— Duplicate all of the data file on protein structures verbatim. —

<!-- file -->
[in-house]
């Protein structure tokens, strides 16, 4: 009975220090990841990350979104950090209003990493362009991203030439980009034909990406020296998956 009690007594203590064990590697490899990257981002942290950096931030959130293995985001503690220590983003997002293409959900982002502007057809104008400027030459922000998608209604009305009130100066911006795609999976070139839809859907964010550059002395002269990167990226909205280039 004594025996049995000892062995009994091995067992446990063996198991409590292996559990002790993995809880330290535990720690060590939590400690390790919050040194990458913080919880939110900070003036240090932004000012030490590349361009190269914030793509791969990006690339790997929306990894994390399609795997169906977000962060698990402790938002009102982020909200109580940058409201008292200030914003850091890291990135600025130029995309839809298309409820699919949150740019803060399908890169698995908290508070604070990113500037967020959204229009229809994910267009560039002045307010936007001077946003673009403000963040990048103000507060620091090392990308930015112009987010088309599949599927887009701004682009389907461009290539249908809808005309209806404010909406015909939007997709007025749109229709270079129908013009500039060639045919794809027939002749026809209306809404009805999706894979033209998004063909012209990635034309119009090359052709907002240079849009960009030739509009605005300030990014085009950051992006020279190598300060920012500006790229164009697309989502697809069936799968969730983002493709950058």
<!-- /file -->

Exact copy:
[in-house]
């Protein structure tokens, strides 16, 4: 009975220090990841990350979104950090209003990493362009991203030439980009034909990406020296998956 009690007594203590064990590697490899990257981002942290950096931030959130293995985001503690220590983003997002293409959900982002502007057809104008400027030459922000998608209604009305009130100066911006795609999976070139839809859907964010550059002395002269990167990226909205280039 004594025996049995000892062995009994091995067992446990063996198991409590292996559990002790993995809880330290535990720690060590939590400690390790919050040194990458913080919880939110900070003036240090932004000012030490590349361009190269914030793509791969990006690339790997929306990894994390399609795997169906977000962060698990402790938002009102982020909200109580940058409201008292200030914003850091890291990135600025130029995309839809298309409820699919949150740019803060399908890169698995908290508070604070990113500037967020959204229009229809994910267009560039002045307010936007001077946003673009403000963040990048103000507060620091090392990308930015112009987010088309599949599927887009701004682009389907461009290539249908809808005309209806404010909406015909939007997709007025749109229709270079129908013009500039060639045919794809027939002749026809209306809404009805999706894979033209998004063909012209990635034309119009090359052709907002240079849009960009030739509009605005300030990014085009950051992006020279190598300060920012500006790229164009697309989502697809069936799968969730983002493709950058």